Western and African therapeutic approaches in dialogue by Suzanne Maiello (Rome)
Thursday 16 August 2007
Encounter with a Traditional Healer
Western and African therapeutic approaches in dialogue
Suzanne Maiello, Rome
The author of the paper, a Western trained analyst and psychotherapist with a deep interest in anthropological issues and cultural differences in the approach to psychic distress and mental illness, had the unique opportunity, during a prolonged stay in South Africa, to meet an African healer and to learn about traditional methods of treatment.
The paper gives a detailed report of the encounter between the two women, the white European analyst and the black African sangoma. The meeting took place in a village in the wilderness, in the healer’s natural working environment. The theme of their discussion was the healer’s treatment of a patient who had had a psychotic breakdown.
The author reflects upon this encounter at three different levels.
One train of thoughts is concerned with more general cultural issues. The author thinks about the influence of the social and cultural environment both on the development of the individual, the sense of identity, and on the forms in which pathology manifests itself.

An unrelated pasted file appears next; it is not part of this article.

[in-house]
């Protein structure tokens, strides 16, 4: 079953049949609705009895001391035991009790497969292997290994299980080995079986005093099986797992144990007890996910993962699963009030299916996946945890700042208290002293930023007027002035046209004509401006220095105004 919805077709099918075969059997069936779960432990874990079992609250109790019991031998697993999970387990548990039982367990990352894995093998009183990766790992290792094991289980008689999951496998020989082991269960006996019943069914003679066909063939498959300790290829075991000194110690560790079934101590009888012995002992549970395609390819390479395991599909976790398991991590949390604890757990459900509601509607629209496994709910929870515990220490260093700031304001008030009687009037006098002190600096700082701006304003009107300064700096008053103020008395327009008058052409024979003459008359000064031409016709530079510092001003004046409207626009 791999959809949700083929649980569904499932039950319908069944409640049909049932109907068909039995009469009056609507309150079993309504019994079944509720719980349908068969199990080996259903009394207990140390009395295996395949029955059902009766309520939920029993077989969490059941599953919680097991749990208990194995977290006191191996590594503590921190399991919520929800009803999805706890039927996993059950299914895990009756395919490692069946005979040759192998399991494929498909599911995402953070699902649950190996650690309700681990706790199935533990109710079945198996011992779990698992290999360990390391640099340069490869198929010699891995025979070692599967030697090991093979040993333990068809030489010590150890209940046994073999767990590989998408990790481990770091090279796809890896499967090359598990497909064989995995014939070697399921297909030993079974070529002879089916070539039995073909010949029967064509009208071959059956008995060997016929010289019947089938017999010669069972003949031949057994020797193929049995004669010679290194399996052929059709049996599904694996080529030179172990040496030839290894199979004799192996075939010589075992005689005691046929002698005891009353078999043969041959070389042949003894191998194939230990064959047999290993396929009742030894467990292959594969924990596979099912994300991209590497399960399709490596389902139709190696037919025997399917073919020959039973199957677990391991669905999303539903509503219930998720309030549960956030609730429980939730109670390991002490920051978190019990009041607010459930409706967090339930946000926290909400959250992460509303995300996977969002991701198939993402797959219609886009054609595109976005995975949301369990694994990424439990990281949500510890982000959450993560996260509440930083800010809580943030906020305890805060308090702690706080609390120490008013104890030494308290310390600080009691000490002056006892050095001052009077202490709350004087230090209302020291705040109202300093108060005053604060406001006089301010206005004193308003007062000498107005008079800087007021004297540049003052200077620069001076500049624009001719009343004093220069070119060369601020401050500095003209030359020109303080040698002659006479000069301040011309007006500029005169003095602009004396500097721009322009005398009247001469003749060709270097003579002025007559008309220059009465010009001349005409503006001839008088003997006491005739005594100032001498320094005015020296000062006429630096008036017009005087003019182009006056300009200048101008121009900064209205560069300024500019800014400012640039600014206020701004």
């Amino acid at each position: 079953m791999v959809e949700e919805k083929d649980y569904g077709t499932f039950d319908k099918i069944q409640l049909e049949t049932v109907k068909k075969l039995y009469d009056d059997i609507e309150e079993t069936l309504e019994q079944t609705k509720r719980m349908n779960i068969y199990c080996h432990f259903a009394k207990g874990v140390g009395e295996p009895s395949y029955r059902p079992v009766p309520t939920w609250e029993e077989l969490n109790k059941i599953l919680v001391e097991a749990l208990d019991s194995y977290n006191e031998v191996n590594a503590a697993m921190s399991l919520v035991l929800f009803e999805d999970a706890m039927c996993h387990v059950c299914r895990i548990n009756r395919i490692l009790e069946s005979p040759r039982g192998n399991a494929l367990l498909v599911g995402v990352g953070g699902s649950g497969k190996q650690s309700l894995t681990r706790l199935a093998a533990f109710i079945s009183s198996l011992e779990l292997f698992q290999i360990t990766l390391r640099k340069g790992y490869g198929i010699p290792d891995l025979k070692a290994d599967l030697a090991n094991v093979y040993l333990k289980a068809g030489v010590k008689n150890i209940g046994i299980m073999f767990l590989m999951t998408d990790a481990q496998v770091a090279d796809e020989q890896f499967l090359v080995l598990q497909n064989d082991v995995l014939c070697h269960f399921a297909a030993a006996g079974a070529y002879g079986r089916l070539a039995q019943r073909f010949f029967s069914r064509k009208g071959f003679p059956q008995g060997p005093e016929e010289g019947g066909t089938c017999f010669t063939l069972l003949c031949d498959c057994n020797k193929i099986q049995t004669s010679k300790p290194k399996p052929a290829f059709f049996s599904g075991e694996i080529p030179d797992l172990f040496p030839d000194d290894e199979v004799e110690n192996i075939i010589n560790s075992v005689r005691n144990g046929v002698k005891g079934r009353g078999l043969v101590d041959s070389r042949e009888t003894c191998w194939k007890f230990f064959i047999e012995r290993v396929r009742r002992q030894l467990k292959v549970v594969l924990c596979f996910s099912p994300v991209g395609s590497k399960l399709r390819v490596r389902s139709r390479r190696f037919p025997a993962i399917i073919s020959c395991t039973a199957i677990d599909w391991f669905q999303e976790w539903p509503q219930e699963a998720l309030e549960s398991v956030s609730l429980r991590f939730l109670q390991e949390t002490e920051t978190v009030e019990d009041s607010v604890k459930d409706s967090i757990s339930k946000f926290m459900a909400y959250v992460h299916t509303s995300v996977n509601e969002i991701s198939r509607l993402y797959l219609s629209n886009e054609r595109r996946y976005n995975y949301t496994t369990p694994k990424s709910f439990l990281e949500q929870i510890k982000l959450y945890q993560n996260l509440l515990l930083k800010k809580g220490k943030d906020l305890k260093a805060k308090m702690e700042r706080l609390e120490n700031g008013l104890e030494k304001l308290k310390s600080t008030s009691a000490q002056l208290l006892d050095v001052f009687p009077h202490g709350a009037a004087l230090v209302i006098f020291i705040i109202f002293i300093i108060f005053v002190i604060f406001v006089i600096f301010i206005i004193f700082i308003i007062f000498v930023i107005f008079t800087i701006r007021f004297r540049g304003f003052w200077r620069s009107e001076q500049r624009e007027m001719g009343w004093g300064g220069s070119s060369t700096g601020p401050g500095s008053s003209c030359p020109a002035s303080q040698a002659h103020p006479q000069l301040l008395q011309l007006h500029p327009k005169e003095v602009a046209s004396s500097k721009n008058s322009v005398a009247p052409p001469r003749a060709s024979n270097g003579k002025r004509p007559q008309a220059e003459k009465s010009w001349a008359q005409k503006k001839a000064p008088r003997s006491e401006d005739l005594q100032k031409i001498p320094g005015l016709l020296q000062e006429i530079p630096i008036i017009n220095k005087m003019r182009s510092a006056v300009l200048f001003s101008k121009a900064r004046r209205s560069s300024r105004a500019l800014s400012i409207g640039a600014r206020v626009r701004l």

A second level of considerations deals with the interplay between socio-cultural structures on the one hand and therapeutic practice and theory on the other. In other terms, both psychoanalytic theory and practice are seen against the background of the culture which produced them. This means that inevitably culture-specific aspects influence also the contents which are transmitted in professional training.
The third level of enquiry explores in detail some of the similarities and differences in the use and function of therapeutic tools, taking as a starting point the African healer’s narrative of her patient’s treatment. Aspects of traditional African healing practices and Western psychotherapeutic approaches are compared. Particular attention is given to the different role of verbal language and communication in the two cultures, as well as on the culture-specific meaning and interpretation of dreams.
Finally, some thought is given to the possibilities and limits of cross-cultural psychotherapy and analysis. This aspect is becoming more and more relevant, as migratory movements across the globe are increasing, and Western professionals are more and more likely to work with patients whose cultural background is different from their own.
Suzanne Maiello, AIPA, IAAP
Via Dalmazia 16 A
I – 00198 Rome
Tel/Fax ++39 06 85 35 14 20
Languages of presentation: (English and Italian)
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